As a backend developer, the Sigfox API is not a really good experience. This for multiple reasons and it is a good example on how a really good product can get a developer push-back just because of the interaction layer.
I can’t change the API itself (and its not y role) but as I was bored to use POSTMAN tool and the Sigfox backend documentation (who already used it will understand) I decided to spend some hours this week to rewrite most of the API endpoint into a clean open-api format into a Spring application to get benefit of the SpringFox swagger front.
This project is not fully terminated but already in place with the most used API endpoint. The next will arrive soon. Read mode to get access.
This post is describing how to setup a Mongo Db database in a clustering mode. I choose to deploy 3 replica set on 3 different bare metal server running centos 7 and to add 1 arbiter to reduce vote problem during a server crash or reboot.
You will find the different steps to make this configuration running, the way to secure it in a vlan and to activate the authentication.
I also added some elements on the way to backup it. Feel free to propose enhancement and links in the comments.
When deploying a API in a scalable environment we usually try tom implement a stateless solution to avoid parallelism conflicts between the different nodes.
This works well for event management synchronously executed. But in some case these event need to have a part of the work managed asynchronously. It was my was my case when I had to process alarm report potentially generating multiple communications with execution time not predictable. To manage this I decided to process theses operation asynchronously. There are multiple architecture for managing this like Queuing (my preferred) of dedicate asynchronous engine. I’ve in fact preferred another way to do it for keeping my infrastructure more simple : adding in all of my nodes a batch function processing the alarms asynchronously.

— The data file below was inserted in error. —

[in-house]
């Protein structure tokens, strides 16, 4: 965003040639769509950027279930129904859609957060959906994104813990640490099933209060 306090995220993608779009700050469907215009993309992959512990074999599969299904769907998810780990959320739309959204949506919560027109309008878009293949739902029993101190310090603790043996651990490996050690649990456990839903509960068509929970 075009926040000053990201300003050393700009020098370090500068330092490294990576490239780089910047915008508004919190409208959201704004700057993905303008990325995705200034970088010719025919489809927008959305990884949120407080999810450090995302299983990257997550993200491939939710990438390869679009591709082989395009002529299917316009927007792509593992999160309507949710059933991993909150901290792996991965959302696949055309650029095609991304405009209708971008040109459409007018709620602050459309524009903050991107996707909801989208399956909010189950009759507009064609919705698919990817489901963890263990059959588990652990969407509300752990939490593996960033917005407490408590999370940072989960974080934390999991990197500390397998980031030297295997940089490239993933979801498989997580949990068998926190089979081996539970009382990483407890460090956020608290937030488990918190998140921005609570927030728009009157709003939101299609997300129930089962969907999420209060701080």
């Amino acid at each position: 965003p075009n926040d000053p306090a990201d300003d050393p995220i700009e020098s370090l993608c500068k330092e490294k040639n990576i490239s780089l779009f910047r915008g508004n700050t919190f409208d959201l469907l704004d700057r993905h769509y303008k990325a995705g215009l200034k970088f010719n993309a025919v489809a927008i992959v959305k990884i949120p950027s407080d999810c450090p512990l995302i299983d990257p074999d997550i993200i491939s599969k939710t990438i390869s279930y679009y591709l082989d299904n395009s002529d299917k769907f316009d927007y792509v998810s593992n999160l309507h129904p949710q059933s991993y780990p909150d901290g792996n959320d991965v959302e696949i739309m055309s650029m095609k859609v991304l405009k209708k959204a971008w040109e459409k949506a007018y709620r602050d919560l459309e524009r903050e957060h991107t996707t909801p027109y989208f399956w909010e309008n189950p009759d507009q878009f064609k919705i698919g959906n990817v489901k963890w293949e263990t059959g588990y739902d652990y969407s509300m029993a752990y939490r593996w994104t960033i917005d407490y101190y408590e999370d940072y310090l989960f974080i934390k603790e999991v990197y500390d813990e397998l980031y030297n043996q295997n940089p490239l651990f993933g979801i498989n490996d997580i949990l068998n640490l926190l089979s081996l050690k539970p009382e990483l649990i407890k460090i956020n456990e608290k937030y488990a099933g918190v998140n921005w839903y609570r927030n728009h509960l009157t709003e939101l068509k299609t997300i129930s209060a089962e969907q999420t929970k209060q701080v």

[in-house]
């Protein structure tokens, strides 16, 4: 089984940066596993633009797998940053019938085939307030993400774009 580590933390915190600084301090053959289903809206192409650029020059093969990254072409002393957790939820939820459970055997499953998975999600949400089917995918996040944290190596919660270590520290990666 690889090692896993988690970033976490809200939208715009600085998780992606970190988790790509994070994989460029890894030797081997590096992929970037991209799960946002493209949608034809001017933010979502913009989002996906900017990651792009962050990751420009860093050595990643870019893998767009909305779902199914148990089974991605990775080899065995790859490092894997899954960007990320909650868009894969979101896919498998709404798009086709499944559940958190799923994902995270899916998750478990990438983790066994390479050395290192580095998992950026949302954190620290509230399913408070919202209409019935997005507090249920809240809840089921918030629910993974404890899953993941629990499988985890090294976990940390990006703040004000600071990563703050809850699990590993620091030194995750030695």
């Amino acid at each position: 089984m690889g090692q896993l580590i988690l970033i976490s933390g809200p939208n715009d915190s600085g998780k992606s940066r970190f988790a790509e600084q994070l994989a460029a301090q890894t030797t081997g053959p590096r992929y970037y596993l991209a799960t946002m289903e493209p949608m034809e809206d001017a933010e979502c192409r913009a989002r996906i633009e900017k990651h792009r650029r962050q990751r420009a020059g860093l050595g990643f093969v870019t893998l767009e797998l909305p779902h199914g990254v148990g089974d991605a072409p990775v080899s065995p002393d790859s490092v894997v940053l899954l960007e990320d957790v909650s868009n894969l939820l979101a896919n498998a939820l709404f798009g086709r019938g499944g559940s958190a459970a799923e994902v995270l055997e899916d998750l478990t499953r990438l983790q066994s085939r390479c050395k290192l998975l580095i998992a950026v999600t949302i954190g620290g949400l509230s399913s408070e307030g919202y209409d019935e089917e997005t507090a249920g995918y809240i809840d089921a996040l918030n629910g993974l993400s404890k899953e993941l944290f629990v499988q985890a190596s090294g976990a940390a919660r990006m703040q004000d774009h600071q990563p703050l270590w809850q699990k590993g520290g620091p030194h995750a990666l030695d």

The alarm events are written into the database and processed by the first of the batch taking it. This allow to preserve a fully redundant and simple architecture. That said I need to ensure only one of the process will execute this process at a time and potentially split the work to do between all the nodes. For making this I had to create a mutex solution.
This post describes the way to create a Mutex solution based on MongoDB with Spring Boot.
When creating an API you can manage a “session” with a JWT Json Web Tokens ensuring the user has login previously.
This post explains how JWT is working and how to implement it with SpringBoot using user identity stored in a Database.
This is based on a real implementation and is the sum of lots of search on Internet to make it correctly working.
SpringBoot is a really efficient framework for creating webservices and much more. For this reason I’m using it to design my backend applications.
This framework is also well referenced on Internet and many people are downloading it and using it. All of this sounds really good and you will see you can make a webservice in less than 5 minutes following the many examples existing on Internet. As usually in this kind of technology once you have made the classical HelloWorld and university classical practices you have a lot of difficulties to make your first real program coupling different simple use-cases. So As I spent a couple of hours searching solution on Internet, this post will give you a full example of a project getting data from a MongoDB instance to provide a simple webservice.